The seventh book in the Remembering Wildlife series, sees founder Margot Raggett dedicate this new edition to Bears.
With your support, Remembering Bears will be a beautiful coffee table book, full of images donated by many of the world’s top wildlife photographers and will be published on Monday 10th October 2022.
The Remembering Wildlife series was created by British wildlife photographer Margot Raggett after she was moved to take action upon seeing a poached elephant in Kenya. Margot’s mission is once again, through images donated by many of the world’s top wildlife photographers, to raise awareness of the threats facing a species and then through sales of the books, raise funds to protect them. Her first six books, Remembering Elephants, Remembering Rhinos, Remembering Great Apes, Remembering Lions , Remembering Cheetahs and Remembering African Wild Dogs were all funded through Kickstarter campaigns.
Previous editions have achieved worldwide acclaim and have been supported by both the public and celebrities around the world; including Michelle Pfeiffer, Ricky Gervais, Roger Taylor and more.
Support the Remembering Bears Kickstarter campaign here
Bears are found in North America, South America, Asia and Europe and are a keystone species. Each population of bears is of great significance to the eco-system in which it lives. If steps are taken to protect a bear’s habitat then the whole related environment and the animals & plants within it will also benefit.
There are eight species of bear alive in the world today;
American black bear (Ursus americanus)
The world’s most common bear species is found in 32 states of the United States, all the provinces and territories of Canada with the exception of Prince Edward Island, and in northern Mexico. There are 16 recognised subspecies.
Asiatic black bear (Ursus thibetanus)
Found in Afghanistan, Bangladesh, Bhutan, Cambodia, China, India, Iran, Japan, Korea, the Lao PD, Myanmar, Nepal, Pakistan, the Russian Federation, Taiwan, Thailand and Vietnam. There are seven recognised subspecies.
Brown bear (Ursus arctos)
The most widely distributed of all bears and is widespread in the forests and mountains of North America, Europe and Asia with a relatively large global population that is currently stable. There are 16 recognised of sub-species.
Giant panda (Ailuropoda melanolueca)
Confined to the rainforests of the mountainous regions of the Chinese provinces of Sichuan, Shaanxi and Gansu. The Qinling subspecies is found only in the Qinling Mountains, at altitudes of 1,300 to 3,300 metres
Polar bear (Ursus maritimus)
Polar bears are found throughout the Arctic and are the only bear species classified as a marine mammal. There are polar bear populations in the territories of Canada, Denmark (Greenland), Norway, Russia and the USA (Alaska). There are no subspecies.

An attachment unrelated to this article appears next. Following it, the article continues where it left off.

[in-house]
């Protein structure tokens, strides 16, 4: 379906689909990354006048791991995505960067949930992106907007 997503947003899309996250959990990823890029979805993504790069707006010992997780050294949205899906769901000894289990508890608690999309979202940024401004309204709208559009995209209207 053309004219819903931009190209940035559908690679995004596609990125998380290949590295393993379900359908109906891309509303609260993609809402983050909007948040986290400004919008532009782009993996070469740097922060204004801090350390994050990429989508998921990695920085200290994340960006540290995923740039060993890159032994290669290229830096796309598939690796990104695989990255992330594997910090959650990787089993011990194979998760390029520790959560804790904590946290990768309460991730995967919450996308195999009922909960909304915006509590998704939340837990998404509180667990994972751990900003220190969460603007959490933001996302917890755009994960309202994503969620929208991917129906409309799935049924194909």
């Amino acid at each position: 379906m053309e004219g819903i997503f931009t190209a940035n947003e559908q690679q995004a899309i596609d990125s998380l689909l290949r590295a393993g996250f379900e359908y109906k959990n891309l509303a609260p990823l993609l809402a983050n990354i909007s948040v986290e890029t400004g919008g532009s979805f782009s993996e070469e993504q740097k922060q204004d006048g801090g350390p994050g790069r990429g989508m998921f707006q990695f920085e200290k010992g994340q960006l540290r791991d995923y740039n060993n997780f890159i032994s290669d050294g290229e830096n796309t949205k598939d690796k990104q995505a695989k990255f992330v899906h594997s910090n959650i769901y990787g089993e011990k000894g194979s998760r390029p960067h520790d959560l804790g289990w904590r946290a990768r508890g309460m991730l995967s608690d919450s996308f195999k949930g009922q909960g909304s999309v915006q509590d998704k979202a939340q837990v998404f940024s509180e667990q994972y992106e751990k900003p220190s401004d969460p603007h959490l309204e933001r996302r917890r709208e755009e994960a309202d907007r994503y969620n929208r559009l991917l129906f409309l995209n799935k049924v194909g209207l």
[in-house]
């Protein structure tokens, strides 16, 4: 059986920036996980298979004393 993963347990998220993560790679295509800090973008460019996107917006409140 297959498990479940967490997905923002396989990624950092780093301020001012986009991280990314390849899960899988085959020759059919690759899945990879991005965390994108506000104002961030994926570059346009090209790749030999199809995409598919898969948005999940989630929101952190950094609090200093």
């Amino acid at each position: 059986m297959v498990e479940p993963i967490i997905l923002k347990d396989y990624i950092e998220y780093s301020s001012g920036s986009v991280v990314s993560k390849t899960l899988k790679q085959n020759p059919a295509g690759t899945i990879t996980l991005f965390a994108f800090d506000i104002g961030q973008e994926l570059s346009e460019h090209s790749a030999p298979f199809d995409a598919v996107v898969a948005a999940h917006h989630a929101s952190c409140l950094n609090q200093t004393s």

Sloth bear (Melursus ursinus)
Found in Sri Lanka, India, Bhutan and Nepal, predominantly in lowland areas. There may still be bears in the wet forests of Bangladesh but this is by no means certain. There are two recognised subspecies.
Andean (spectacled) bear (Tremarctos ornatus)
Found in the Andean cloud forests at heights of up to 4,300 metres (14,000 feet) in Bolivia, Chile, Colombia, Ecuador and Peru. They will descend in search of food and have been observed in steppe lands and coastal deserts. There are no subspecies.
Sun bear (Helarctos malayanus)
The smallest and rarest of the bear species and confined to the lowland forests of southeast Asia. They have a golden crescent on the chest from which they take their name. They do not hibernate. There are two recognised subspecies.
Threats to Bears
Climate change: The threat to polar bears of the shrinking winter ice-cap is pretty obvious. But climate change also directly affects the other seven bear species.
Poaching: Bears are illegally killed as trophies, for their pelts or body parts, because they are seen as a threat or nuisance. Cubs are poached for use in bear bile farming, to be used as dancing bears or as pets.
Habitat loss and human-bear conflict: Destruction and fragmentation of bear habitat seriously increases the risks of confrontation between bears and humans. Usually there is only one winner; and it isn’t the bears.
Road & rail: Roads and railways are a source of both direct and indirect mortality for bears. Bears are killed in collisions but many more die because of the adverse, indirect effects of roads and railways.
Captive bears: Thousands of bears are kept in appalling, outdated zoos which are cruel prisons. They are also exploited in roadside shows, circuses, bile farms and bear-baiting dogfights.
Trophy Hunting: Money talks and many bear hunts are unsustainable, and unregulated. Whilst many organisations fail to address ethics and morals, maintaining that trophy hunting can aid conservation, we are of the opinion that there is too great an issue with killing defenceless animals, too much corruption and too little ethical practice.
How to help bears
- Don’t buy products that come from bears
- Campaign to end bear-baiting, dancing bears, bear farming and hunting of endangered populations
- Take steps to reduce your impact on the planet; we need to reverse climate change to protect bears and that begins with our personal choices
- Don’t visit zoo’s. Whilst some zoo’s may benefit conservation somewhat, the lack of accurate education and ultimately the promotion of further captivity isn’t something we support
- Find out all you can about bears – choose all 8 species or focus on one – read books, watch documentaries and contact organisations who are working for bears
- Spread the word to friends, colleagues and family about bears and the threats they face. Use social media to maximise the impact
- Go responsible bear watching with Better Safaris
Support the Remembering Bears Kickstarter campaign here
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